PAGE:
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Ogun communities deploy ‘Oro’ deity to battle insecurity

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We have deployed over 100 patrol motorcycles to equip police, says the security trust fund

As COVID-19 induced crime spirals, some residents of Abeokuta, Ogun State capital, have resorted to the use of traditional and primitive means of securing their lives and property. The lockdown, now in its fourth week, has left in its wake the exposure of shallow policing and the resurgence of miscreants.

Apart from begging for food and money in the daytime, these miscreants go about breaking into shops and homes at nights. From Ilupeju to Bode Olude and environs, to Elega and Araromi, the stories are the same: armed robbery and cult activities have inflicted trauma to the psyche of people who are enduring harsh times during the lockdown.

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Denials and counter denials of the reality of the grim situation by the police have led to communities setting up their own vigilance groups and residents taking turns to secure their areas. In other climes, while people in lockdown are staying at home, Nigerians are out in the middle of the night to secure themselves.

Those who could not do this use the Yoruba ‘Oro’ deity, naturally used to ward off evil. Some areas invited them based on a security report of an impending attack. However, amid the insecurity scare, police patrols have also increased. Their sirens could be heard almost every night as they make routine patrols around the communities. Though this has not stopped people from doing their night security watch.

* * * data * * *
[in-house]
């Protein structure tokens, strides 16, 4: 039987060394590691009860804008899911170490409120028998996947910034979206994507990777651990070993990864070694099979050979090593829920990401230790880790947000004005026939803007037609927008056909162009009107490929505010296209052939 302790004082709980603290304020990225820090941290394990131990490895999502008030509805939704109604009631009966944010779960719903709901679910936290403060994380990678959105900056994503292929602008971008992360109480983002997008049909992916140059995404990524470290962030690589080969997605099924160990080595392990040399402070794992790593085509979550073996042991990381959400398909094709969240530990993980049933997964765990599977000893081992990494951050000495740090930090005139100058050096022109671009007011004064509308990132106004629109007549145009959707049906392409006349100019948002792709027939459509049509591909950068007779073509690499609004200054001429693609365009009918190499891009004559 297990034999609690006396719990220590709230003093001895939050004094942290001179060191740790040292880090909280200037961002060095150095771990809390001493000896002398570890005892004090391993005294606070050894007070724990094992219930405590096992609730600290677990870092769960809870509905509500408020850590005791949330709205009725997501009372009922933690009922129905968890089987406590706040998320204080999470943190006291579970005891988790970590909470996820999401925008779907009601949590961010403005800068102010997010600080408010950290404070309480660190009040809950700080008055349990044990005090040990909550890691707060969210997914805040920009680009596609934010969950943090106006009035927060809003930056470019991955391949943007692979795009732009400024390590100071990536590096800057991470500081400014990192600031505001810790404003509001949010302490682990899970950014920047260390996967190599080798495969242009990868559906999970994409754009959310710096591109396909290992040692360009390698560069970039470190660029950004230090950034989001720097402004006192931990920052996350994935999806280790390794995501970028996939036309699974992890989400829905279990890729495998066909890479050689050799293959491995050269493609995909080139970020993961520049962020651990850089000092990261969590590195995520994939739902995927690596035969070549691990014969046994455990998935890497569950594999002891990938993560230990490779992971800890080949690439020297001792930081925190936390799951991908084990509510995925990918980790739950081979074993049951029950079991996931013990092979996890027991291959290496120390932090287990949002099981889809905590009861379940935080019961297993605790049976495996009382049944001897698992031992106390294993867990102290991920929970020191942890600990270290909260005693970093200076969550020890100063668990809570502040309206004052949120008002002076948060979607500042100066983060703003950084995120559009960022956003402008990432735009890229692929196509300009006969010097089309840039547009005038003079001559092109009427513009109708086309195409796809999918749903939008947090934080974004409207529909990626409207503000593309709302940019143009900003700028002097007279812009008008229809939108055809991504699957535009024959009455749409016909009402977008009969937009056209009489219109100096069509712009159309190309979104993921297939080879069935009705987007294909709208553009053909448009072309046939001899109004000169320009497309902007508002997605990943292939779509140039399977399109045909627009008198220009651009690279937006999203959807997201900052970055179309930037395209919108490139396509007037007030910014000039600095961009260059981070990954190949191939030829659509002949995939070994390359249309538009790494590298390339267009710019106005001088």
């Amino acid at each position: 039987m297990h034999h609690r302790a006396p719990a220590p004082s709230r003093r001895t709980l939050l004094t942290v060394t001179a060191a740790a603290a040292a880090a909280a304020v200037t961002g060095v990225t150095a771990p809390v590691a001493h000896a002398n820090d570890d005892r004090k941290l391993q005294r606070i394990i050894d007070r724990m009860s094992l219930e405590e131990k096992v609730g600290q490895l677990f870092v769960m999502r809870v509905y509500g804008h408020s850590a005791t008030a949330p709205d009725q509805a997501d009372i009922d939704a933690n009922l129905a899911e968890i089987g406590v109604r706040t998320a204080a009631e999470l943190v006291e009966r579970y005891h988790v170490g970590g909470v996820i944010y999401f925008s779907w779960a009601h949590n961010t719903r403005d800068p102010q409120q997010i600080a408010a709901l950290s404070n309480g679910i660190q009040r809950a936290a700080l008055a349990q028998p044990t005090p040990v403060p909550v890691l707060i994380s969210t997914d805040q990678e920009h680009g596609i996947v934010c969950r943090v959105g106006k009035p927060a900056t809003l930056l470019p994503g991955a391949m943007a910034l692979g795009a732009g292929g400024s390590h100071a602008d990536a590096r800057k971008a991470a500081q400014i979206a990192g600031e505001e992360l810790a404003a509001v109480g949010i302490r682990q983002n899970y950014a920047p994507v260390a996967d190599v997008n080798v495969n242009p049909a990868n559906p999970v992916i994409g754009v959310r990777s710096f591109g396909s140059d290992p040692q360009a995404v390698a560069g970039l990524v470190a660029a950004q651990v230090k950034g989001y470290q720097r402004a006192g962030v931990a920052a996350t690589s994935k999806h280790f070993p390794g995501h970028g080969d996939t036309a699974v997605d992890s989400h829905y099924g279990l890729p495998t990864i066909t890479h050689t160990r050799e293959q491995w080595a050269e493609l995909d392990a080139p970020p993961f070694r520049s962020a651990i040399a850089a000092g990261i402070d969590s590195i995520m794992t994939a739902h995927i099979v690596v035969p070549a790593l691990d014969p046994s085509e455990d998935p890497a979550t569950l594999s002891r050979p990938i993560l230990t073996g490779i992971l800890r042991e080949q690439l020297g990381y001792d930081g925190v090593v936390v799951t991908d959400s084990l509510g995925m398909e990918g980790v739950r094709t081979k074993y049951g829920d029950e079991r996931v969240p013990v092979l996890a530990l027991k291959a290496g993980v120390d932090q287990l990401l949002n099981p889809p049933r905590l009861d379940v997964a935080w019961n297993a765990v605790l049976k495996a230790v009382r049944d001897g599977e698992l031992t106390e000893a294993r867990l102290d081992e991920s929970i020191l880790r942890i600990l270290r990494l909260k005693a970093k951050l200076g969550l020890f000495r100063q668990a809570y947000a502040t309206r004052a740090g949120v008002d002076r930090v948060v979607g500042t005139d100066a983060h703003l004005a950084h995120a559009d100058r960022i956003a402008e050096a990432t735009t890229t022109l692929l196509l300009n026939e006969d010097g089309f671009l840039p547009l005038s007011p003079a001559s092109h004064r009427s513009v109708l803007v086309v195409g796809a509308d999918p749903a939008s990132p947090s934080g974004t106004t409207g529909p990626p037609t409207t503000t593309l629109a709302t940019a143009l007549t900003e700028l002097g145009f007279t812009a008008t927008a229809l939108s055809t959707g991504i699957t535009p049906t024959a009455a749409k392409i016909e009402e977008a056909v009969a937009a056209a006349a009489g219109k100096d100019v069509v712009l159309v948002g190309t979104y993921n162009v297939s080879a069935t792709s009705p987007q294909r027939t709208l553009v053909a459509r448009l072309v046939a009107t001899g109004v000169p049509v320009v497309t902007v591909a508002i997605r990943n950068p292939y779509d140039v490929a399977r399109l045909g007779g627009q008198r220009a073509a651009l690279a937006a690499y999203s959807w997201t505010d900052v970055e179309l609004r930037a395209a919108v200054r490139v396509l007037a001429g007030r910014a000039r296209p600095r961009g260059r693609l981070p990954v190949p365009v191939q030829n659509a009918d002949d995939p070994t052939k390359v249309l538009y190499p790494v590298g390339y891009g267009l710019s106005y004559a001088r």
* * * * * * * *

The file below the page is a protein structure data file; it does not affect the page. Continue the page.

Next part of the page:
Speaking exclusively with The Guardian, the Executive Secretary, Ogun State Security Trust Fund, Opeyemi Agbaje, said they have deployed communication equipment to the police in the state to beef up capacity for crime-fighting and logistics. His words: “We have deployed over 100 patrol motorcycles to the police, TRACE and other security agencies during the lockdown to improve their capacity for dealing with the urban community and rural-based crimes in the state.

“The motorcycles and patrol vehicles are fitted with sirens and communication gadgets. Our intervention also includes fuelling of all the vehicles and motorcycles. We have previously provided patrol vehicles for the police and other security agencies, which has improved logistics and mobility with the security agencies,” he said.

The interventionist policy of the state security trust fund is not limited to transport and logistics. It also assists the ministries. Earlier on, the state governor, Prince Dapo Abiodun, had urged the police to intensify efforts at curbing the nefarious activities of criminals in Ogun.

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